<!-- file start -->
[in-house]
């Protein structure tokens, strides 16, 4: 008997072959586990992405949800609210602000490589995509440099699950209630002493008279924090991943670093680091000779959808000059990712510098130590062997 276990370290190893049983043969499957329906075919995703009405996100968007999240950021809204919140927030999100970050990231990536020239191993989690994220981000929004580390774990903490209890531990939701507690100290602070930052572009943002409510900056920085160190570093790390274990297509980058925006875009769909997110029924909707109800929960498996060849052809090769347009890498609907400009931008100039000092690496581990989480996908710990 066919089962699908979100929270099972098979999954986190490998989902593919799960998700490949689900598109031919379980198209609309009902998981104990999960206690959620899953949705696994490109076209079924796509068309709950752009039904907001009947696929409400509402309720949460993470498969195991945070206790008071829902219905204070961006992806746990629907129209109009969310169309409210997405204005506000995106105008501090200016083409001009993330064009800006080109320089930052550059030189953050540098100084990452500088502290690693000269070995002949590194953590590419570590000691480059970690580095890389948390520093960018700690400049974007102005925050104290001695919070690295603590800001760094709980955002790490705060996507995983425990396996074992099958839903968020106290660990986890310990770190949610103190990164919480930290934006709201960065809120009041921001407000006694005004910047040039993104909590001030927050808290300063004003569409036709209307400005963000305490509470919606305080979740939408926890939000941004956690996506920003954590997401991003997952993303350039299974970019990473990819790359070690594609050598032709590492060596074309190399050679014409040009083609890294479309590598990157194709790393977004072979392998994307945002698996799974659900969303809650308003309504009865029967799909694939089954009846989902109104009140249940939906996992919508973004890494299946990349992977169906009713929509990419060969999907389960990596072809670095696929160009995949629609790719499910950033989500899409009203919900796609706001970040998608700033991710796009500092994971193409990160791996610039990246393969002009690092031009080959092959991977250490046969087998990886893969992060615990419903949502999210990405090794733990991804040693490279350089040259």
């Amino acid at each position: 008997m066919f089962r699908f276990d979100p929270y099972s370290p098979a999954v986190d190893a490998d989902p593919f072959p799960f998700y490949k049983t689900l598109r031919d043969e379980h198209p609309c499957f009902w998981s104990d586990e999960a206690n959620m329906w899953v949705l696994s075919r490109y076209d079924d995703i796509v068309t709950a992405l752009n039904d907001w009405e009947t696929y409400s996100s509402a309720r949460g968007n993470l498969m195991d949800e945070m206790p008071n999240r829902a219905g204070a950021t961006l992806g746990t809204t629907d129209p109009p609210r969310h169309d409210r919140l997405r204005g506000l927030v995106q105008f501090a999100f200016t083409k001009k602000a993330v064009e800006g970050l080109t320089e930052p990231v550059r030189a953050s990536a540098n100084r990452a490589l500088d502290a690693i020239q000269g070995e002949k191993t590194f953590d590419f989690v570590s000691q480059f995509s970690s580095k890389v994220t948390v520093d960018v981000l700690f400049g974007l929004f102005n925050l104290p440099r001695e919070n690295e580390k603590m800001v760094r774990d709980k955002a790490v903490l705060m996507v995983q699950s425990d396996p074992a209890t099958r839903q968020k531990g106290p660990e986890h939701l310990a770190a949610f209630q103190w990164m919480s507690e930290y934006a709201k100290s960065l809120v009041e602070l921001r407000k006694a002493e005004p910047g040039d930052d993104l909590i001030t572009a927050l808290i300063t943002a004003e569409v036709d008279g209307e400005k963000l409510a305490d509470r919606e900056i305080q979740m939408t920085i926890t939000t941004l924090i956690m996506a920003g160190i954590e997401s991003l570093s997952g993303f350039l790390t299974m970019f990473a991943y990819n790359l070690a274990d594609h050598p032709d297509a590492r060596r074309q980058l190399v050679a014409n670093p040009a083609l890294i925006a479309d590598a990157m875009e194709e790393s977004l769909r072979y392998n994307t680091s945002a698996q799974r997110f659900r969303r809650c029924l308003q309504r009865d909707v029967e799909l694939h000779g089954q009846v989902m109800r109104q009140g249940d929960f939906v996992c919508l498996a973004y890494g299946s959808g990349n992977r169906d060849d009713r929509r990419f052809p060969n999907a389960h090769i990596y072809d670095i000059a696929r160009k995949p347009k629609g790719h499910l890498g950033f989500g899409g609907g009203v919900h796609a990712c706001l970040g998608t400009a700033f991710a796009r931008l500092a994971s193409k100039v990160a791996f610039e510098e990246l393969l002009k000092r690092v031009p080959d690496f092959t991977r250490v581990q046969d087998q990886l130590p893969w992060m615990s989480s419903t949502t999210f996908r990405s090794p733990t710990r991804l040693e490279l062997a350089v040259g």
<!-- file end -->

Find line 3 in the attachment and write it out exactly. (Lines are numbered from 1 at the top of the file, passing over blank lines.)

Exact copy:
């Amino acid at each position: 008997m066919f089962r699908f276990d979100p929270y099972s370290p098979a999954v986190d190893a490998d989902p593919f072959p799960f998700y490949k049983t689900l598109r031919d043969e379980h198209p609309c499957f009902w998981s104990d586990e999960a206690n959620m329906w899953v949705l696994s075919r490109y076209d079924d995703i796509v068309t709950a992405l752009n039904d907001w009405e009947t696929y409400s996100s509402a309720r949460g968007n993470l498969m195991d949800e945070m206790p008071n999240r829902a219905g204070a950021t961006l992806g746990t809204t629907d129209p109009p609210r969310h169309d409210r919140l997405r204005g506000l927030v995106q105008f501090a999100f200016t083409k001009k602000a993330v064009e800006g970050l080109t320089e930052p990231v550059r030189a953050s990536a540098n100084r990452a490589l500088d502290a690693i020239q000269g070995e002949k191993t590194f953590d590419f989690v570590s000691q480059f995509s970690s580095k890389v994220t948390v520093d960018v981000l700690f400049g974007l929004f102005n925050l104290p440099r001695e919070n690295e580390k603590m800001v760094r774990d709980k955002a790490v903490l705060m996507v995983q699950s425990d396996p074992a209890t099958r839903q968020k531990g106290p660990e986890h939701l310990a770190a949610f209630q103190w990164m919480s507690e930290y934006a709201k100290s960065l809120v009041e602070l921001r407000k006694a002493e005004p910047g040039d930052d993104l909590i001030t572009a927050l808290i300063t943002a004003e569409v036709d008279g209307e400005k963000l409510a305490d509470r919606e900056i305080q979740m939408t920085i926890t939000t941004l924090i956690m996506a920003g160190i954590e997401s991003l570093s997952g993303f350039l790390t299974m970019f990473a991943y990819n790359l070690a274990d594609h050598p032709d297509a590492r060596r074309q980058l190399v050679a014409n670093p040009a083609l890294i925006a479309d590598a990157m875009e194709e790393s977004l769909r072979y392998n994307t680091s945002a698996q799974r997110f659900r969303r809650c029924l308003q309504r009865d909707v029967e799909l694939h000779g089954q009846v989902m109800r109104q009140g249940d929960f939906v996992c919508l498996a973004y890494g299946s959808g990349n992977r169906d060849d009713r929509r990419f052809p060969n999907a389960h090769i990596y072809d670095i000059a696929r160009k995949p347009k629609g790719h499910l890498g950033f989500g899409g609907g009203v919900h796609a990712c706001l970040g998608t400009a700033f991710a796009r931008l500092a994971s193409k100039v990160a791996f610039e510098e990246l393969l002009k000092r690092v031009p080959d690496f092959t991977r250490v581990q046969d087998q990886l130590p893969w992060m615990s989480s419903t949502t999210f996908r990405s090794p733990t710990r991804l040693e490279l062997a350089v040259g």